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United States

Yearbook 2005

USA. The beginning of President George W. Bush's second term was marked by adversity for his Republican party. According to countryaah, the domestic political debate was permeated by bitter contradictions between the parties, and a series of scandals shook the White House. In the fall, Bush's popularity figures were the lowest since he took office; opinion polls showed that less than 40% thought he was doing a good job.

2005 United StatesSecurity situation remained unstable in Iraq. Cindy Sheehan, whose son died in the war, became a poster name for the war opponents during the year who loudly protested in public places. More and more were drawing parallels to the Vietnam War, demanding a US withdrawal. The criticism got extra sharp when the figure of Americans killed in Iraq passed 2,000 in October.

At the same time, an infected debate in Congress raged over whether the White House had deliberately manipulated intelligence material prior to the invasion. A diplomat who stated this already in 2003 figured in a scandal that had repercussions at the highest level. An investigation into suspicions that someone at the White House disclosed the diplomat's wife as a secret CIA agent led to prosecution against Vice President Dick Cheney's Chief of Staff Lewis Libby in October. He was suspected of manslaughter before a prosecution jury. The stolen identity - a criminal offense - would be a revenge or a way to deter other critics. Bush's influential counsel Karl Rove, like Libby, was suspected of lying to the jury, and the investigation against him continued.

2005 United States

The United States also faced continued criticism internationally for its way of fighting terrorism. Information that prison guards violated Islam's holy book The Qur'an led to violent protests in several parts of the world in the spring, with several deaths in, among other things. Afghanistan. During the autumn new troublesome revelations about torture of prisoners of war in various parts of the world came. In addition, the CIA intelligence service reported keeping secret prisons in, among other places. Eastern Europe. The CIA must also have transported suspected terrorists on aircraft that have secretly intervened hundreds of times in a number of countries, including Sweden.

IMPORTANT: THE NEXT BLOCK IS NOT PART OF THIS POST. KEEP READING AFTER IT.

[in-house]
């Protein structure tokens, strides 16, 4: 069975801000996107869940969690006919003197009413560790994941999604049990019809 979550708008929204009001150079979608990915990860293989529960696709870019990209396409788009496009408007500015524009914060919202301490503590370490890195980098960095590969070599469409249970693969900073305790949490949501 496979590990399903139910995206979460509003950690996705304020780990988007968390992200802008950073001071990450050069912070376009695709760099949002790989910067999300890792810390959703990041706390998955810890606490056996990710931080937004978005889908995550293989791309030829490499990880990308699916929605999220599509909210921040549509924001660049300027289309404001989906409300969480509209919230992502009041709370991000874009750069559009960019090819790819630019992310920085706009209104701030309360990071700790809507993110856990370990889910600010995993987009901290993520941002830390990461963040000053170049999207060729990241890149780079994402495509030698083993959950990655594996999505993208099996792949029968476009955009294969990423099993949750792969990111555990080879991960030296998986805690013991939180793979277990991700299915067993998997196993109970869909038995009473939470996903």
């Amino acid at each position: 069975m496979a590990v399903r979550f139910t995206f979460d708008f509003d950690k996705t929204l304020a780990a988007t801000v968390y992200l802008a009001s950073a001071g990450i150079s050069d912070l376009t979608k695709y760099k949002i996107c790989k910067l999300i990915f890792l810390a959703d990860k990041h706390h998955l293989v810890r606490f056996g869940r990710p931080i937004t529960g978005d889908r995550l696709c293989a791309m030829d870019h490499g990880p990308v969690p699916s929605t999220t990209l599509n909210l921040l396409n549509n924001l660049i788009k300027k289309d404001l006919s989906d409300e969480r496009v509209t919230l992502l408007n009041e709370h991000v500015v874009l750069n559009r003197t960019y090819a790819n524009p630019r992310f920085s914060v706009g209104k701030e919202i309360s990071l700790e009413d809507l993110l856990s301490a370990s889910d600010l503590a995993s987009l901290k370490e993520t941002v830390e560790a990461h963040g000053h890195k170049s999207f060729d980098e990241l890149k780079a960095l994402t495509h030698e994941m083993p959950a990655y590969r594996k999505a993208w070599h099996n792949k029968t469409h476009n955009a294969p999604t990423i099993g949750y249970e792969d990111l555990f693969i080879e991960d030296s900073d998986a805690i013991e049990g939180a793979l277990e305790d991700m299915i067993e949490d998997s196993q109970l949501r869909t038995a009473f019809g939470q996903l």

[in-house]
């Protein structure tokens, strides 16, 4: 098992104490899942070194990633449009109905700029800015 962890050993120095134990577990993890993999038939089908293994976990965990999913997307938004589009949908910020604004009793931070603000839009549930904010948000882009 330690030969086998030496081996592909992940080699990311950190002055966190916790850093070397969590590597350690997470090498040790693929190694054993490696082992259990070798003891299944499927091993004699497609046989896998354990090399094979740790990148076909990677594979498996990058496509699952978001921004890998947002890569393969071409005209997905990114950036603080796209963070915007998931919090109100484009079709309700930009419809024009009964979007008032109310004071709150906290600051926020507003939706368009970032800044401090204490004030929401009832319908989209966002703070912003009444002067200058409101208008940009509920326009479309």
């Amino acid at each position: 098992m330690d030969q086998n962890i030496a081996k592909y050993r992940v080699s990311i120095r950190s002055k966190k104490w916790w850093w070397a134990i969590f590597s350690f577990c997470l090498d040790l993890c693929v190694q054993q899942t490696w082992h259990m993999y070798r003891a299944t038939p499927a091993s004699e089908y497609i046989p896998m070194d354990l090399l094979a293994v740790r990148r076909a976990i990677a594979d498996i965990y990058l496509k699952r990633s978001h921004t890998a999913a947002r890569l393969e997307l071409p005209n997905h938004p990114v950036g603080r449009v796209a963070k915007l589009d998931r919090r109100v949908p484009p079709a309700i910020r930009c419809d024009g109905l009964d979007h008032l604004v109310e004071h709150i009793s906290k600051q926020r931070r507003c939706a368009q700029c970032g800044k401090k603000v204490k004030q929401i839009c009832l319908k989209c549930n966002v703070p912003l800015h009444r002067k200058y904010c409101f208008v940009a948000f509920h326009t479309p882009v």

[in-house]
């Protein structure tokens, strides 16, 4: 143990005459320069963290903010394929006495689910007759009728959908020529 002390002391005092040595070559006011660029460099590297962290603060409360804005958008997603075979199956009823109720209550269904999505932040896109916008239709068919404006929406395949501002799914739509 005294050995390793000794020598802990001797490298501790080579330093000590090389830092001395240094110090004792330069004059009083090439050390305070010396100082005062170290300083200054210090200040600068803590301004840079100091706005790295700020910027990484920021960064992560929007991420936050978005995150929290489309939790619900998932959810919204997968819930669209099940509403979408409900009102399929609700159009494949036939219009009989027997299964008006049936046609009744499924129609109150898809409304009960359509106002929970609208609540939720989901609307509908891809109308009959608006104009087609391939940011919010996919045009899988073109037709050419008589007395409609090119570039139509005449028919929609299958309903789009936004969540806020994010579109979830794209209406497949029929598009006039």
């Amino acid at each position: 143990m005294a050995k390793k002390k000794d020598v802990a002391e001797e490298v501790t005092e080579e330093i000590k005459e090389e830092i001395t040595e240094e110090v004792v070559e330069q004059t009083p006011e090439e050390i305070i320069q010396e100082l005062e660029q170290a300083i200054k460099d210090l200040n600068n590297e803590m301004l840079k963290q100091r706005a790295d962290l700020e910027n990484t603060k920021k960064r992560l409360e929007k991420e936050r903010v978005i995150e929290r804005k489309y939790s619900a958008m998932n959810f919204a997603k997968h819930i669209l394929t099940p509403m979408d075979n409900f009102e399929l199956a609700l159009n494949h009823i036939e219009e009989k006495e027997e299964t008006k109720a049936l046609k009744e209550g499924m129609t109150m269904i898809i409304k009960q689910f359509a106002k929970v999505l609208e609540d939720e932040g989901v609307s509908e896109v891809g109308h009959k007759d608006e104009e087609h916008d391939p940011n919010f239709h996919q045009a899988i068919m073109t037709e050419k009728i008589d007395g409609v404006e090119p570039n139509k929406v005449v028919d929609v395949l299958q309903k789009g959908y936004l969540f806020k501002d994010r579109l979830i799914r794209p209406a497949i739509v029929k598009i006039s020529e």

Bush's popularity took another hit when the United States was hit by perhaps the most severe natural disaster to date in its history. Hurricane Katrina swept in from the Gulf of Mexico on August 29, causing enormous havoc, primarily in New Orleans. Dams that protected the sea erupted and most of the city was submerged. Most of the residents had left their homes in advance, but the situation soon became untenable for the approximately 50,000 who remained - mainly poor blacks who were unable to leave on their own. After a few days, a complete evacuation of the city was ordered, but the rescue work was characterized by disarray and took time to complete. The reports of people in great distress shocked many. The world's only superpower proved to be difficult to manage at home and was forced to receive assistance from abroad. Over 1,200 people were killed because of the hurricane, the majority in New Orleans. Hundreds of thousands became homeless, and after a few months, half a million people were reported to have lost their jobs after Katrina.

The criticism was massive and directed at those responsible at all levels. The head of FEMA Federal Disaster Authority, Michael Brown, was forced to leave his post, as was New Orleans Police Chief Edwin Compass and another 50 police officers. Bush was indicted for failure to act and to have ignored previous warnings that dams in New Orleans needed to be strengthened. The costs for Katrina were estimated to be huge: estimates indicated that the hurricane would cost the insurance industry about $ 40 billion. In addition, $ 20 billion was added to damage caused by two more hurricanes that hit the southern United States in September.

Bush's political defeat was also when the House of Representatives majority leader, Republican Tom DeLay, was charged in September with violating funding laws in connection with elections in the state of Texas. Bush's nomination of White House Chief Justice Harriet Miers as new member of the Supreme Court in October led to yet another setback. She was forced to abdicate since the nomination triggered something of a right-wing revolt among Bush's own voters. They demanded a guaranteed value conservative candidate and felt that Miers, who never worked as a judge, was an overly uncertain card.

Before that, however, Bush had been approved by John Roberts as a new chief judge in HD. Roberts was only 50 years old and was expected to have a strong influence over American justice and constitutional interpretation for a long time. He succeeded William Rehnquist, who passed away during the summer after sitting in the influential court for over 30 years.

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